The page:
"We're getting into a sticky wicket," says Allison Dahle, a Democratic candidate for the General Assembly. "I do not want to run on my opponent's failings that have been publicized. As a woman, I'm troubled that this is still going on and I think we need to be very careful in how we communicate with people and listen to what they're saying."
She pauses. "How's that for side-stepping?"
Dahle signed up to run against state Representative Duane Hall before she knew she might have a chance. Hall was, until a few weeks ago, a rising party star. Everyone assumed he was running for lieutenant governor in 2020, and who knows what after that. He had money in the bank, loads of name recognition, a pragmatic record, and a winning smile. In his Democratic-leaning District 11, he was all but invincible.
So when Dahle filed to run in the May 8 primary, she didn't expect to win. After President Trump's election, she began working to organize Democrats in some Wake County precincts, but she's hardly a player on the party's stage. Still, she says, she wanted to get her perspective out there—that of a woman, a lesbian, in a political system dominated by white male lawyers—and perhaps set herself up for another campaign down the road.
And then everything changed. On February 28, the last day of filing, the progressive website NC Policy Watch published a story detailing accusations of sexual misconduct against Hall. Hall emphatically denied the allegations, but Governor Cooper, state party chairman Wayne Goodwin, House Minority Leader Darren Jackson, and other top Democrats called for him to step down.
Hall remained defiant, accusing Policy Watch of having a vendetta against him and going so far as to allege that Policy Watch had violated its nonprofit status by interfering in an election.
Since then, Hall's path hasn't gotten any less rocky. The Young Democrats of North Carolina turned on him, pressuring his campaign donors to donate to NC Women United and maintaining a public list of the politicians who have—and have not—called for his resignation.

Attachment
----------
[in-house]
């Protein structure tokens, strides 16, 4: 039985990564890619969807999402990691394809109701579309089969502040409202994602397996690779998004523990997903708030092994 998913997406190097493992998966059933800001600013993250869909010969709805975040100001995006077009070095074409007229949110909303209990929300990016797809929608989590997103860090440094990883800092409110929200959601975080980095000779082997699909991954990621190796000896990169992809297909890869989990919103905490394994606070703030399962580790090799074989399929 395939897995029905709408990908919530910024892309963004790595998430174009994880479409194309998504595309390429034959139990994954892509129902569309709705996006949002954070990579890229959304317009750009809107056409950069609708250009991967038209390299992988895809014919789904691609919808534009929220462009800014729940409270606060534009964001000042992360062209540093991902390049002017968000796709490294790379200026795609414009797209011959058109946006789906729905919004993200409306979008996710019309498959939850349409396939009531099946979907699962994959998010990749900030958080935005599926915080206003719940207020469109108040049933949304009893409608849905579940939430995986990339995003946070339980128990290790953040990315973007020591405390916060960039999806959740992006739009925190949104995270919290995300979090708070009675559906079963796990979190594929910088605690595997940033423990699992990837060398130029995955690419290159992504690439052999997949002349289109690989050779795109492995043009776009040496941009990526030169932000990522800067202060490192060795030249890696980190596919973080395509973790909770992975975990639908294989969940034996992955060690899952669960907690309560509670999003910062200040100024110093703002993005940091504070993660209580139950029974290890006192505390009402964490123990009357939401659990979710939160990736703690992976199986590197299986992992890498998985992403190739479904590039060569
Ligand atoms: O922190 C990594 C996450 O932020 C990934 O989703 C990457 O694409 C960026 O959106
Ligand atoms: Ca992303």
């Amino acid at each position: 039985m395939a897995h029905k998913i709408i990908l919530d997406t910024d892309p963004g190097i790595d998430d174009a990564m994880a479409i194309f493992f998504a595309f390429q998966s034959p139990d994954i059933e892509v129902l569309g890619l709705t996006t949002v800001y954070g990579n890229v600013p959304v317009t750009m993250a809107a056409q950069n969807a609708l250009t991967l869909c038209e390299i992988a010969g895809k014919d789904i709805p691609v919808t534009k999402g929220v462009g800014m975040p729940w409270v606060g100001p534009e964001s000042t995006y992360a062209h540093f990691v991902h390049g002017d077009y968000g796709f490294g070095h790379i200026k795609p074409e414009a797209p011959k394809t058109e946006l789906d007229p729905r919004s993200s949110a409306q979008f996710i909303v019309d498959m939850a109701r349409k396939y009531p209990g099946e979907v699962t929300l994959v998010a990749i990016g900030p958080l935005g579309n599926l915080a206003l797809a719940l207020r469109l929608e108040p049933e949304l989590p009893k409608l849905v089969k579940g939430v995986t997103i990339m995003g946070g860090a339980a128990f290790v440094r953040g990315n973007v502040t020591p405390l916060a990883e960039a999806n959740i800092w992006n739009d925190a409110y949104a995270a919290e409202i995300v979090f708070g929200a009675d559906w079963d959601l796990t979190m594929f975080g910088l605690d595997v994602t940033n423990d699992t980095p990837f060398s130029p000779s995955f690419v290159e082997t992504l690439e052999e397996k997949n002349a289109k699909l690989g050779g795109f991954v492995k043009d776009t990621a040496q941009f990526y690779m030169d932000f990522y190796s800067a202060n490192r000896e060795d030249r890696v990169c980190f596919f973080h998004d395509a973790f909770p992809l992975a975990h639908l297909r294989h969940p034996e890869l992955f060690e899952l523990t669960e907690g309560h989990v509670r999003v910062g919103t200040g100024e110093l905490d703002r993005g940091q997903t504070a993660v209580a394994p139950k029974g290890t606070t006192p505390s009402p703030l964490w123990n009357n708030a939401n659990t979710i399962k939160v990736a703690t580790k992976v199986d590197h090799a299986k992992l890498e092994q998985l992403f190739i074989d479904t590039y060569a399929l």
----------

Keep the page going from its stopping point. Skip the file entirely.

And last week, the third person in District 11 primary, Heather Metour, dropped out, citing family issues. That leaves Dahle as Hall's sole challenger. He'll have to win with an outright majority, despite the opprobrium he faces. And that means Dahle has a chance—if she can rally progressives outraged at Hall's alleged behavior.
"It's generational," says a Democratic operative who asked not to be named. "The younger operatives, they're not having it. And they're the ones [Hall] was friends with. ... It may not be a slam dunk for Duane."
In an interview Tuesday, Hall told the INDY he's kept quiet in recent weeks because he's in a no-win situation. "My immediate response [to the allegations] was to try to talk about everything," Hall says. "But any response I gave upset people more."
He insists that the Policy Watch reports misrepresented what actually happened. In one example, in which he was accused of forcibly kissing an unnamed Democratic Party official at a party function, Hall says he and the woman—who he says declined to talk to the media—have been friends for twenty years; she went to kiss him on the cheek, like a sister. He thought it would be funny to turn his head and catch her on the lips.
"It wasn't," he admits.
But he says he meant no harm.
"The media took that incident and portrayed it in a very different light," Hall says.
He points out that he and the woman are still friends, and that she recently went to lunch with him and his fiancé.
(There was a separate reported incident in which Hall was accused of forcibly kissing a woman at an Equality NC gala. That woman, who remains unnamed, did talk to Policy Watch and confirmed the story.)
Asked about the party officials who have demanded his resignation, Hall says, "I was upset that friends would do that that quickly. I feel like they acted with the best intentions but without the facts, without having heard my side."
As much as this race will turn on whether the voters of District 11 believe the allegations against Hall—and as much as Hall's alleged foibles have given Dahle an opening—the challenger says she doesn't want the allegations to define her campaign.
Dahle is a Raleigh native, born at Rex Hospital. She earned a bachelor's degree in theater and speech at the University of South Carolina, then worked as a stage manager before transitioning to a career helping people with disabilities find jobs. She moved back to Raleigh about thirteen years ago, to be closer to her mother, and worked as an office manager for a law firm.
That's not quite the stuff that political careers are built on, but Dahle thinks her background could prove advantageous in the legislature. She wants better funding for schools and health care and for the state to finally expand Medicaid—all boilerplate Democratic positions. She also argues that, operating in the minority, she'll be able to effectively work across the aisle.
"I think compromise is not a dirty word," Dahle says. "I think being a novice in the political system will help me. I don't have any bad blood out there."